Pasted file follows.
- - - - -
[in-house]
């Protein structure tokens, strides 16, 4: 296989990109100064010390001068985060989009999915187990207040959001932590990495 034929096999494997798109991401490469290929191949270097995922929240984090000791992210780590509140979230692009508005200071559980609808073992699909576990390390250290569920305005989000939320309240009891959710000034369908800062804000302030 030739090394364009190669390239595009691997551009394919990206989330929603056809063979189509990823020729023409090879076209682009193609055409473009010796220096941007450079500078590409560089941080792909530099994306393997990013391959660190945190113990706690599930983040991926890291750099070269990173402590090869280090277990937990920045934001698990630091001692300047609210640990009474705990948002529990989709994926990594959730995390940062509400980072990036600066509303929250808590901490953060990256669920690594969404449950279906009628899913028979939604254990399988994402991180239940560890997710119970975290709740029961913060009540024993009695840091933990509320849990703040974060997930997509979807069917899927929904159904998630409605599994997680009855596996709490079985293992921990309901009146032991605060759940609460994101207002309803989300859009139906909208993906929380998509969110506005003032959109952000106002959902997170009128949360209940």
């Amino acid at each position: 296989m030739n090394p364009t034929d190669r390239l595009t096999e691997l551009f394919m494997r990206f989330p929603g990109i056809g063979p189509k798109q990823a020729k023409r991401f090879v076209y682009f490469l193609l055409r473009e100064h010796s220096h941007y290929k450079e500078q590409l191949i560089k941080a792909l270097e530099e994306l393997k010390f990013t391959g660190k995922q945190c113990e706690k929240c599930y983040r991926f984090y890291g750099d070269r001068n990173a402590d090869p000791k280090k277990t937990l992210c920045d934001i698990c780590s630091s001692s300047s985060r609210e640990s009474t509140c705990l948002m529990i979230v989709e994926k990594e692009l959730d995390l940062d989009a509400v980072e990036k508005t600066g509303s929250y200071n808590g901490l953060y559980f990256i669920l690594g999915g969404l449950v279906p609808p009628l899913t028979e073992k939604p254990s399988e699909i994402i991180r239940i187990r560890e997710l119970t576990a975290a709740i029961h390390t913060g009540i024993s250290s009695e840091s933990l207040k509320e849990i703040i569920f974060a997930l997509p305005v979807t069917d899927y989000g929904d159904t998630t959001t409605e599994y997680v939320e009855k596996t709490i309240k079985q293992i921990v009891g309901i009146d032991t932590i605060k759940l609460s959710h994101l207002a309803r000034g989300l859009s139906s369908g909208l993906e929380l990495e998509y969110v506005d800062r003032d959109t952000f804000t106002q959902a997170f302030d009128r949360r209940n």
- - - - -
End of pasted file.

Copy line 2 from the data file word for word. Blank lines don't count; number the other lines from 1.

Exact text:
């Protein structure tokens, strides 16, 4: 296989990109100064010390001068985060989009999915187990207040959001932590990495 034929096999494997798109991401490469290929191949270097995922929240984090000791992210780590509140979230692009508005200071559980609808073992699909576990390390250290569920305005989000939320309240009891959710000034369908800062804000302030 030739090394364009190669390239595009691997551009394919990206989330929603056809063979189509990823020729023409090879076209682009193609055409473009010796220096941007450079500078590409560089941080792909530099994306393997990013391959660190945190113990706690599930983040991926890291750099070269990173402590090869280090277990937990920045934001698990630091001692300047609210640990009474705990948002529990989709994926990594959730995390940062509400980072990036600066509303929250808590901490953060990256669920690594969404449950279906009628899913028979939604254990399988994402991180239940560890997710119970975290709740029961913060009540024993009695840091933990509320849990703040974060997930997509979807069917899927929904159904998630409605599994997680009855596996709490079985293992921990309901009146032991605060759940609460994101207002309803989300859009139906909208993906929380998509969110506005003032959109952000106002959902997170009128949360209940």